Table 1: Summary of the reported oncogenic or tumor suppressor functions of miR-9 and 9* in human cancer. Tumor types and functions affected are listed in alphabetical order. It is indicated whether miR-9 levels are increased (↑) or decreased (↓) together with a list of direct targets when miR-9 or 9* is expressed or re-introduced in the given cell type. The information about the possible pathways involved has been added according to the literature based on the reported targets.

Function

Apoptosis

Autophagy

Cell frequency

Chemo/drug resistance

Differentiation

Invasion

Metastasis

Migration

Proliferation

Self-renewal

Tumori-genicity

Tumor

Cell type

Feature

BC

ER+

Direction

Target

ESR1

TUG1

Pathway*

ER signaling
ERK

Metastatic

Direction

Target

LIFR
CDH1

LIFR
CDH1
FOXO1

LIFR
CDH1
FOXO1

Pathway

Ras
ERK
E-cadherin

Ras
ERK
E-cadherin
PI3K/AKT

Ras
ERK
E-cadherin
PI3K/AKT

TNBC

Direction

Target

MTHFD2
NOTCH1

MTHFD2
NOTCH1

Pathway

ERK
NOTCH1

ERK
NOTCH1

GBM

CD133+

Direction

#

↑ 

Target

JAK1

JAK3

CAMTA1
CAMTA1

Pathway

ERK
JAK/STAT
EGFR
PI3K/AKT

Cell lines

Direction

Target

NF1

CREB
STMN1

Pathway

EGFR
ERK
Ras

NOTCH1
JAK/STAT
EGFR
ERK

Chemo-resistant

Direction

↑ 

Target

PTCH1
SOX2

SOX2

SOX2

Pathway

ERK
Wnt

ERK
Wnt

ERK
Wnt

ΔEGFR

Direction

Target

FOXP1

Pathway

Wnt

CC

CA

Direction

Target

IL6

IL6

IL6

Pathway

JAK/STAT
ERK

JAK/STAT
ERK

JAK/STAT
ERK

CSCC

Direction

Target

ALCAM
FSTL1

Pathway

CAM

HM

ALL

Direction

↓ 

Target

FGFR1
CDK6

Pathway

ERK
Ras
PI3K/AKT

AML

Direction

↑↓

↑↓

Target

RYBH
RHOH
HES1

LIN28B/HMGA2
ERG

UBASH3B
LIN28B/HMGA2
RYBH
RHOH
HES1

RYBH
RHOH

Pathway

ERK
AKT
NOTCH1

Wnt

ERK
AKT
NOTCH1
Wnt

ERK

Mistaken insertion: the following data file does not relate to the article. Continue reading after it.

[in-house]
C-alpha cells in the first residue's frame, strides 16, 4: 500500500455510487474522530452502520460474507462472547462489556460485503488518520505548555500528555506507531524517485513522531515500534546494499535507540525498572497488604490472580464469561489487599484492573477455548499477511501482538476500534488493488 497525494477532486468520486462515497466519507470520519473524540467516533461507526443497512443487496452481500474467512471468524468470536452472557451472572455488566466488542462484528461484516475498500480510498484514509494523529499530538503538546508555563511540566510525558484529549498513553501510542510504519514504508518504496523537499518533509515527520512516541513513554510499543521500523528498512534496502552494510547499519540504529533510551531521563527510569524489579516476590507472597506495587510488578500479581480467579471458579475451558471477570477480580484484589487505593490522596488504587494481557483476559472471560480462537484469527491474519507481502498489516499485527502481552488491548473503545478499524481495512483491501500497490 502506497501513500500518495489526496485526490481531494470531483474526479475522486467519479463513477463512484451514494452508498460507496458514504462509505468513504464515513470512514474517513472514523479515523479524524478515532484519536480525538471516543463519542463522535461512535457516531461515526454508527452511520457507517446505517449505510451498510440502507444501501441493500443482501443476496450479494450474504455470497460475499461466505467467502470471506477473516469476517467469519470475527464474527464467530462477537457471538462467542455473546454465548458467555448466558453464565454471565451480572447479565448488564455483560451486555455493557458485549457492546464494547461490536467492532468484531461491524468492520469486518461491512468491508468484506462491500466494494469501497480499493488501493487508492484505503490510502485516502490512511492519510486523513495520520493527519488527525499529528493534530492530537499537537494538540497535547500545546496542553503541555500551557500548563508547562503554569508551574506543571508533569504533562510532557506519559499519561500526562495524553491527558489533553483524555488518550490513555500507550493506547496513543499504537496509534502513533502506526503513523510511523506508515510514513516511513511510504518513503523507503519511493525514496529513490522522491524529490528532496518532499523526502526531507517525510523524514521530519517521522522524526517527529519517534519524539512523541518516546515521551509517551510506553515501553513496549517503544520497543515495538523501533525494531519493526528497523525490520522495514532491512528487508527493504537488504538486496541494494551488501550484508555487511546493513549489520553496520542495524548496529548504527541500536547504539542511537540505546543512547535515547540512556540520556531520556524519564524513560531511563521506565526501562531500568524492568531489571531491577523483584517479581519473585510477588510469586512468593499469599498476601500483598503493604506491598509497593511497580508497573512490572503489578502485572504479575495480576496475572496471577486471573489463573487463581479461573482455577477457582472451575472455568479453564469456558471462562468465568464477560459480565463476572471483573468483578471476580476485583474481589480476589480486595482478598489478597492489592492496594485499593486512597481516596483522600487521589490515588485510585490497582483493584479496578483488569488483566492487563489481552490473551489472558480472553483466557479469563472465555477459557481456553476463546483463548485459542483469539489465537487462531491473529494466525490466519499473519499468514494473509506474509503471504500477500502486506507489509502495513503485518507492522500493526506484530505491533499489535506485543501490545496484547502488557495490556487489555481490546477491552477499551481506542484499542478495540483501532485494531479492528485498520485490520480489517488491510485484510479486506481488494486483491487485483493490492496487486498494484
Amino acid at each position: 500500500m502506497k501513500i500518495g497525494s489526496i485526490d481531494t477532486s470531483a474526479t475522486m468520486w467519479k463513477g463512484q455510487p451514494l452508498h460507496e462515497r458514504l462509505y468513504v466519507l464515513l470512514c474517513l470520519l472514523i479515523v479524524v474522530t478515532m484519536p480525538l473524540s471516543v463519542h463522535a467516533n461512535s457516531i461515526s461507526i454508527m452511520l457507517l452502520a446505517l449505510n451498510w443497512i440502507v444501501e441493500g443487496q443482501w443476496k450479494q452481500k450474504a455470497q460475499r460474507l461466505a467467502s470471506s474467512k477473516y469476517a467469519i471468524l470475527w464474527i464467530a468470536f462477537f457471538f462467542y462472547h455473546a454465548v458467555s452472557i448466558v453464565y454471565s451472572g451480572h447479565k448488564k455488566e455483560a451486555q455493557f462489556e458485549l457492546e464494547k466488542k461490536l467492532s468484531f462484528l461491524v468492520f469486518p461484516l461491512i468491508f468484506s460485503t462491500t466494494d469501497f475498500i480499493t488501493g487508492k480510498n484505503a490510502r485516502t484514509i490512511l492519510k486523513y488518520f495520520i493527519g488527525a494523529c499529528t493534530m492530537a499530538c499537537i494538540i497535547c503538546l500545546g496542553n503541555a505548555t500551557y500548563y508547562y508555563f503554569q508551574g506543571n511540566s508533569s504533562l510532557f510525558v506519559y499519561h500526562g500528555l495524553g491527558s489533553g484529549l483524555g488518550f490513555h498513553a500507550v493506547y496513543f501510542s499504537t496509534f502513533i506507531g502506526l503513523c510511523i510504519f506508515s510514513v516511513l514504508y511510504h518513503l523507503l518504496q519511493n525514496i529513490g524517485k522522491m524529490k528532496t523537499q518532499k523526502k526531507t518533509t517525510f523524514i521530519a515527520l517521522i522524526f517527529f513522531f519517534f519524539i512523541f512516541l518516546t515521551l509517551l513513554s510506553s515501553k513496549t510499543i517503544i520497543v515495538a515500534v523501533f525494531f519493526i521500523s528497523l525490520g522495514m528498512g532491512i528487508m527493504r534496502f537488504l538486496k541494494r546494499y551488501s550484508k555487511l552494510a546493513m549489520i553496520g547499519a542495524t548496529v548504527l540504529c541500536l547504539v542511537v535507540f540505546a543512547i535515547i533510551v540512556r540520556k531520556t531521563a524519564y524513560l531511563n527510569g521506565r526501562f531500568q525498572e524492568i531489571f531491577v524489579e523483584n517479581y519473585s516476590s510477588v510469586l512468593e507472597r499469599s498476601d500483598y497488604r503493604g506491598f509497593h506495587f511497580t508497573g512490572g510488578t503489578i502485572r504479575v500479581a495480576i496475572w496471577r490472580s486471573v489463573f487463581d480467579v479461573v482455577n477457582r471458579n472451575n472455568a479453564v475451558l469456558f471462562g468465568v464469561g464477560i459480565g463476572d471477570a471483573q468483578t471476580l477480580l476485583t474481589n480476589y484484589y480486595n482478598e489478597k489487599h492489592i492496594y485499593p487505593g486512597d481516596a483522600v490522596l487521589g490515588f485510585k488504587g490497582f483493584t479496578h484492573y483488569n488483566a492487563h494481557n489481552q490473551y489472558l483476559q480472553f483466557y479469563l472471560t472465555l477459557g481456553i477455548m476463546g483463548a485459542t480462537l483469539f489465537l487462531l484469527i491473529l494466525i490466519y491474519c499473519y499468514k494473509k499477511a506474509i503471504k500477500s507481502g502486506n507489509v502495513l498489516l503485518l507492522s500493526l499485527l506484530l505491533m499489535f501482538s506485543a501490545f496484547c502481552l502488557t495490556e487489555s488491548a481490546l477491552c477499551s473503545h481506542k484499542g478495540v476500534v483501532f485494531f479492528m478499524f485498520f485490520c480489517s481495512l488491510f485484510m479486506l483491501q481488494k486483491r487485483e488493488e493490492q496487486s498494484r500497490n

HL

Direction

Target

PRDM1

Pathway

TP53
NF-kappaB

MM

Direction

Target

IGF2BP3

Pathway

IGF2BP

WM

Direction

Target

HDAC4
HDAC5

HDAC4
HDAC5

HDAC4
HDAC5

Pathway

JAK/STAT
NOTCH1
HDAC

JAK/STAT
NOTCH1
HDAC

JAK/STAT
NOTCH1
HDAC

SCC

Oral

Direction

Target

CCND1

Pathway

ERK
JAK/STAT
AKT
Wnt

Skin

Direction

Target

CTNNA1

CTNNA1

CTNNA1

Pathway

Wnt
ERK
E-cadherin

Wnt
ERK
E-cadherin

Wnt
ERK
E-cadherin

*: Possible affected target-related pathways according to www.genecards.org.

#: miR-9 has been reported to influence the direction of differentiation – it promotes oligoneural and suppresses more aggressive mesenchymal phenotype.

Functions attributed to miR-9* are marked in red.

Abbreviations: ALL, acute lymphoblastic leukemia; AML, acute myeloid leukemia; BC, breast cancer; CA, cervical adenocarcinoma; CC, cervical cancer; CSCC, cervical squamous cell carcinoma; ΔEGFR, mutant epidermal growth factor receptor; ER, estrogen receptor; GBM, glioblastoma multiforme; HL, Hodgkin lymphoma; HM, hematological malignancies; MM, multiple myeloma; SCC, squamous cell carcinoma; TNBC, triple-negative breast cancer; WM, Waldenström macroglobulinemia.

Recently, several miRNA-based therapeutics have entered clinical trials in humans, e.g. miR-122 and miR-155. [96100] As demonstrated in this review, miR-9/9* may exert gross functional effects and change cellular phenotypes. The use of such miRNAs in human-cancer therapy might theoretically attenuate oncogenic effects and offer potential novel therapeutic avenues for treatment of human cancer. The precise functional role of miR-9/9*, however, depends on a specific cellular context and may consequently vary in different cell populations within one malignancy. Moreover, the capacity of miR-9/9* to impact tumor formation does not necessarily predict their influence on the metastatic potential of tumor cells. These facts make future miR-9/9*-based anticancer therapies challenging. Furthermore, the potency of miR-9/9* requires careful toxicity studies complemented with development of reliable and safe delivery methods to specifically target distinct cancer cell populations with miRNA mimics or antimiRs. Only when these technical issues are adequately addressed and we have a better understanding of miR-9/9* biology both in health and disease, we can consider the full therapeutic potential of these miRNAs.

CONFLICTs OF INTEREST

The Authors declare no conflicts of interest.

FUNDING

This study was supported in part by an Erasmus MC grant (to M.J.L.) and Dutch Cancer Society grant (EMCR2009-4472 to M.J.L.).